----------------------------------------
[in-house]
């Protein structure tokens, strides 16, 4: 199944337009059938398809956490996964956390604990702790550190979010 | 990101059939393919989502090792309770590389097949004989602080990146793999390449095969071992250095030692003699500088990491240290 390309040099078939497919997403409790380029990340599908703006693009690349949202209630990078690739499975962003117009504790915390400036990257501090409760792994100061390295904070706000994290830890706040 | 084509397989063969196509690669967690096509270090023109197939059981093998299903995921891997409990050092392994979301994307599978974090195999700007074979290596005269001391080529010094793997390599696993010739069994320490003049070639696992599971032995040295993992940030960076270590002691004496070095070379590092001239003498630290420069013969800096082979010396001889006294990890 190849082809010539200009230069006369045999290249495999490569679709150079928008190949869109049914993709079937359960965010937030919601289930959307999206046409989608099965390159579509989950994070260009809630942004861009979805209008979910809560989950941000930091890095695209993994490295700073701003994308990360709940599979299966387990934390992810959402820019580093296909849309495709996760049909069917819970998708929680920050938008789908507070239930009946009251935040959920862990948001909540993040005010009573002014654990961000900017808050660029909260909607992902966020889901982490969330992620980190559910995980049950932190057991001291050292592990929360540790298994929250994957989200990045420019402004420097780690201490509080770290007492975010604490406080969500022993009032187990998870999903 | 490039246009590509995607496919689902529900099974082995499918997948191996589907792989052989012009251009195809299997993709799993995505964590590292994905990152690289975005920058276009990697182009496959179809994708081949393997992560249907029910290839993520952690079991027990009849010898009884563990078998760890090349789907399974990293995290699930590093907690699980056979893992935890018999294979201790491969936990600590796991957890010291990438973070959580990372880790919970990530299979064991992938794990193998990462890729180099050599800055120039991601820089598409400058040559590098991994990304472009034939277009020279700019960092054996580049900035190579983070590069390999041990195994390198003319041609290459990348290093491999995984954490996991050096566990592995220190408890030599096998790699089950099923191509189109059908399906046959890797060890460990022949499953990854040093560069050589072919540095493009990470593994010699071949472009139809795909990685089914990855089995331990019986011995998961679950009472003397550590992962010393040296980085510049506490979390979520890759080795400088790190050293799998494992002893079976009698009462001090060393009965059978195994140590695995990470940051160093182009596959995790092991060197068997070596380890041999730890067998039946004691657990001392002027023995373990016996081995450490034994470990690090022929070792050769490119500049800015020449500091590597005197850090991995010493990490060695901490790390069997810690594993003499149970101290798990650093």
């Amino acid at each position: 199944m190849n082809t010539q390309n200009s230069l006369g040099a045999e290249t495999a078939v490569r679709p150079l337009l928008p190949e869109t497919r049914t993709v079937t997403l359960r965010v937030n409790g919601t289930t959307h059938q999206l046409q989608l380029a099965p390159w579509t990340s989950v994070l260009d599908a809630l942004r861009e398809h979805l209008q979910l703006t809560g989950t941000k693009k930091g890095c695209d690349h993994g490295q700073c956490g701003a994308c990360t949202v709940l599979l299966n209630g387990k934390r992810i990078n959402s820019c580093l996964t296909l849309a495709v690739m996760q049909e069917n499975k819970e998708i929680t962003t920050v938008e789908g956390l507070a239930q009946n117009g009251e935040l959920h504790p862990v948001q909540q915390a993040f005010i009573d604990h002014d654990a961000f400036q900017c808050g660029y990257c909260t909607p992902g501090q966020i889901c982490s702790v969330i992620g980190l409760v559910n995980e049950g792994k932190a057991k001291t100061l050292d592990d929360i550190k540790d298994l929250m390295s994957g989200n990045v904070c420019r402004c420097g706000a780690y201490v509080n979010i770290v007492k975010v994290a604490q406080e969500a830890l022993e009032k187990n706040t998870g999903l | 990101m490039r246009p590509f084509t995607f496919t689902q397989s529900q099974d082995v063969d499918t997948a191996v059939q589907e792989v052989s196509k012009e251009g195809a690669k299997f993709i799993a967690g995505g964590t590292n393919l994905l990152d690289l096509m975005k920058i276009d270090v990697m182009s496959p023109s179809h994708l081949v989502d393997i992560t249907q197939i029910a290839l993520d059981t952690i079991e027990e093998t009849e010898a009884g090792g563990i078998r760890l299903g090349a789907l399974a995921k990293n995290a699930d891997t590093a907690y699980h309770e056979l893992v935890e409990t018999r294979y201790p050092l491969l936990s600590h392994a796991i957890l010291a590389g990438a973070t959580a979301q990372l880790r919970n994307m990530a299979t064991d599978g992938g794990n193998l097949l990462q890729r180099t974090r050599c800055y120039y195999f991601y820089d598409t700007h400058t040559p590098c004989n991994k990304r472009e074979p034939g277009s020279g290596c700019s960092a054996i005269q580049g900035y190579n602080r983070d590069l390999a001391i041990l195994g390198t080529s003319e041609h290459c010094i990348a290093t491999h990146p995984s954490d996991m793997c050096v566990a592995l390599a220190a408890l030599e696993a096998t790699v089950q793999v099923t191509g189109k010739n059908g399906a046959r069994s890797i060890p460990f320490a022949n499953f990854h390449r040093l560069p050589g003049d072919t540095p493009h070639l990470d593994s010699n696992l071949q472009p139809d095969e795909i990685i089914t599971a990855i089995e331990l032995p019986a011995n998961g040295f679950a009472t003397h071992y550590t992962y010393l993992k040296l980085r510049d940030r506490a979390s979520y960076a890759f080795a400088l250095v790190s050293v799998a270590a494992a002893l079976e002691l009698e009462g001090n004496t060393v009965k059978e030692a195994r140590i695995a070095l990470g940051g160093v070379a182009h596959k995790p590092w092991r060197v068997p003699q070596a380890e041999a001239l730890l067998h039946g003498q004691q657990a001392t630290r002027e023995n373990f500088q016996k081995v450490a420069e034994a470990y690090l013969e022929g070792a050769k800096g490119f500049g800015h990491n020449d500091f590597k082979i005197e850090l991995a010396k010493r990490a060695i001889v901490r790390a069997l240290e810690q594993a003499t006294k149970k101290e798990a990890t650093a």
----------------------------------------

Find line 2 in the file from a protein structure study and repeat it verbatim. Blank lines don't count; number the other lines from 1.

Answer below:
């Protein structure tokens, strides 16, 4: 199944337009059938398809956490996964956390604990702790550190979010 | 990101059939393919989502090792309770590389097949004989602080990146793999390449095969071992250095030692003699500088990491240290 390309040099078939497919997403409790380029990340599908703006693009690349949202209630990078690739499975962003117009504790915390400036990257501090409760792994100061390295904070706000994290830890706040 | 084509397989063969196509690669967690096509270090023109197939059981093998299903995921891997409990050092392994979301994307599978974090195999700007074979290596005269001391080529010094793997390599696993010739069994320490003049070639696992599971032995040295993992940030960076270590002691004496070095070379590092001239003498630290420069013969800096082979010396001889006294990890 190849082809010539200009230069006369045999290249495999490569679709150079928008190949869109049914993709079937359960965010937030919601289930959307999206046409989608099965390159579509989950994070260009809630942004861009979805209008979910809560989950941000930091890095695209993994490295700073701003994308990360709940599979299966387990934390992810959402820019580093296909849309495709996760049909069917819970998708929680920050938008789908507070239930009946009251935040959920862990948001909540993040005010009573002014654990961000900017808050660029909260909607992902966020889901982490969330992620980190559910995980049950932190057991001291050292592990929360540790298994929250994957989200990045420019402004420097780690201490509080770290007492975010604490406080969500022993009032187990998870999903 | 490039246009590509995607496919689902529900099974082995499918997948191996589907792989052989012009251009195809299997993709799993995505964590590292994905990152690289975005920058276009990697182009496959179809994708081949393997992560249907029910290839993520952690079991027990009849010898009884563990078998760890090349789907399974990293995290699930590093907690699980056979893992935890018999294979201790491969936990600590796991957890010291990438973070959580990372880790919970990530299979064991992938794990193998990462890729180099050599800055120039991601820089598409400058040559590098991994990304472009034939277009020279700019960092054996580049900035190579983070590069390999041990195994390198003319041609290459990348290093491999995984954490996991050096566990592995220190408890030599096998790699089950099923191509189109059908399906046959890797060890460990022949499953990854040093560069050589072919540095493009990470593994010699071949472009139809795909990685089914990855089995331990019986011995998961679950009472003397550590992962010393040296980085510049506490979390979520890759080795400088790190050293799998494992002893079976009698009462001090060393009965059978195994140590695995990470940051160093182009596959995790092991060197068997070596380890041999730890067998039946004691657990001392002027023995373990016996081995450490034994470990690090022929070792050769490119500049800015020449500091590597005197850090991995010493990490060695901490790390069997810690594993003499149970101290798990650093």